By Daphne Galvez | Inquirer.net
MANILA, Philippines — Presidential aspirant and former senator Ferdinand “Bongbong” Marcos Jr. on Wednesday thumbed down the proposal to make COVID-19 vaccination mandatory in the country, saying the government should instead focus on informing the public that vaccines are safe and effective against severe respiratory illness.
He said people have the right to refuse to get vaccinated, citing a law that allows patients to decline medical treatment from hospitals.
“Sa palagay ko hindi natin pwedeng pwersahin kahit sino na magpabakuna. Alam niyo, may batas na kapag ikaw kahit na nasa hospital ka at sinasabi ng doctor na kailangan mong maiwan sa hospital, kung aayawin na ng pasyente, sasabihin ‘hindi ayoko na, gusto ko nang umuwi’ ay hindi sila mapipigilan,” he said in an interview over Go Negosyo.
(I think we can’t force people to get vaccinated. There’s a law where patients can refuse medical treatment even when they are already in the hospital and being advised by doctors to get treated.)
“Ganun din ‘yung bakuna, hindi natin sila mapipilit,” he added.
(The same goes for vaccination. We can’t force them.)
The former senator said the public, especially those who refuse to get vaccinated, should instead be informed of the benefits and safety of the vaccines.
“‘Yung mga ayaw magpabakuna, dapat maunawaan nila na magiging mas mahirap ‘yung buhay nila dahil hindi sila makakapasok sa mga restaurant, hindi sila makakapasok sa mall, ‘di sila makakpunta sa labas,” Marcos said.
(Those who don’t want to get vaccinated should understand that their lives would be much difficult because they can’t go into restaurants, malls, and they can’t go outside.)
“Kailangan ding maunawaan ng bawat isa sa atin na ang pagbakuna ng sarili ay hindi lamang para sa sarili. Ito rin ay para maging ligtas ang ating pamilya, ang ating mga katrabaho, ‘yung ating mga kaibigan. ‘Pag ikaw ay nabakunahan, hindi mo na dadalhin ‘yung sakit sa kahit na kanino pa,” he added.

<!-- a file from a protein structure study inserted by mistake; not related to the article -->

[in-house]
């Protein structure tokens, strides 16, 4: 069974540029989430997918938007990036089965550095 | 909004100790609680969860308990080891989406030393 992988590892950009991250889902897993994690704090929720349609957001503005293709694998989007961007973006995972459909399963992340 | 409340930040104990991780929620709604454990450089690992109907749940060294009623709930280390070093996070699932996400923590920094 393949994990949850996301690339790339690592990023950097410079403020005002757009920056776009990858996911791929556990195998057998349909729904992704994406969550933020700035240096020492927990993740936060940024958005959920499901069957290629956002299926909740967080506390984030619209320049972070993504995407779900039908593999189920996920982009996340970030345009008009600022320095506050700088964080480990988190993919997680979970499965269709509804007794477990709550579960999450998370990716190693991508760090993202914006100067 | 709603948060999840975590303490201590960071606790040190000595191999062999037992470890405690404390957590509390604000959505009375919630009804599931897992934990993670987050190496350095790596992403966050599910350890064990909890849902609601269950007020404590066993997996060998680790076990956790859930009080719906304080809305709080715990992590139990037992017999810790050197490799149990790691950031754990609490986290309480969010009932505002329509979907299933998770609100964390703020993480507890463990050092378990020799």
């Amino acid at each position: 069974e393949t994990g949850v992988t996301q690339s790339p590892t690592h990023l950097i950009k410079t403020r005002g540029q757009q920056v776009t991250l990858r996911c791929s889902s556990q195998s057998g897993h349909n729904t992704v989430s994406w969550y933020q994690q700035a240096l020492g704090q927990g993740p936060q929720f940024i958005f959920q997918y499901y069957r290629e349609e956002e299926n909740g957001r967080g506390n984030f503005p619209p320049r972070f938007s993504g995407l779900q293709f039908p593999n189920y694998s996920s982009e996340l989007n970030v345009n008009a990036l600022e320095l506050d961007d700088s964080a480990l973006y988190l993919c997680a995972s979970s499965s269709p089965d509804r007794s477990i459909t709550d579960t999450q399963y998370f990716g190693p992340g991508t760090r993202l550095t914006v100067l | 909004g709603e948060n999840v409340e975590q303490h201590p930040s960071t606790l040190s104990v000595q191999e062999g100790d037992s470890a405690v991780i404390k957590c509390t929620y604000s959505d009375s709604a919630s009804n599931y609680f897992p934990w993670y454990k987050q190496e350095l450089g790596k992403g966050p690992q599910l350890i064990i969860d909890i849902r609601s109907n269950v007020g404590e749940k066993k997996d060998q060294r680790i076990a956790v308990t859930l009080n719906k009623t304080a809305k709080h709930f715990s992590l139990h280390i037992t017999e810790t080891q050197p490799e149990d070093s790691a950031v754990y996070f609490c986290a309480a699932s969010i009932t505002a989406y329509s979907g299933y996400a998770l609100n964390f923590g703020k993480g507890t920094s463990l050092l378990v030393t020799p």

(We should also understand that we don’t get vaccinated just for ourselves. This is also to protect our family, our colleagues, our friends. If you’re vaccinated, you won’t be bringing the virus to anyone.)
The government should also work to assure the public that vaccines are safe and effective and severe adverse events are “very, very rare,” Marcos said.
“Hindi na siguro, ‘wag na natin pwersahin, ‘wag na natin pilitin ‘yung mandatory vaccination , ipaliwanag lang natin mabuti sa taumbayan kung bakit kailangan na kailangan ng bakuna,” he added.
(So I think we don’t need to make vaccination mandatory. Let’s not force it anymore. Let’s just explain why it’s essential.)
President Rodrigo Duterte earlier said he would be open to making COVID-19 vaccination mandatory if the Inter-Agency Task Force recommends it.
He made the remark after meeting with the National Task Force against COVID-19 about the looming risk of the Omicron COVID-19 variant.
For his part, Interior Secretary Eduardo Año said that instead of making vaccination mandatory, the government should put pressure on the unvaccinated, “make it harder for them to live.”
Malacañang, however, said making COVID-19 vaccination mandatory is up to Congress as there needs to be a law for it.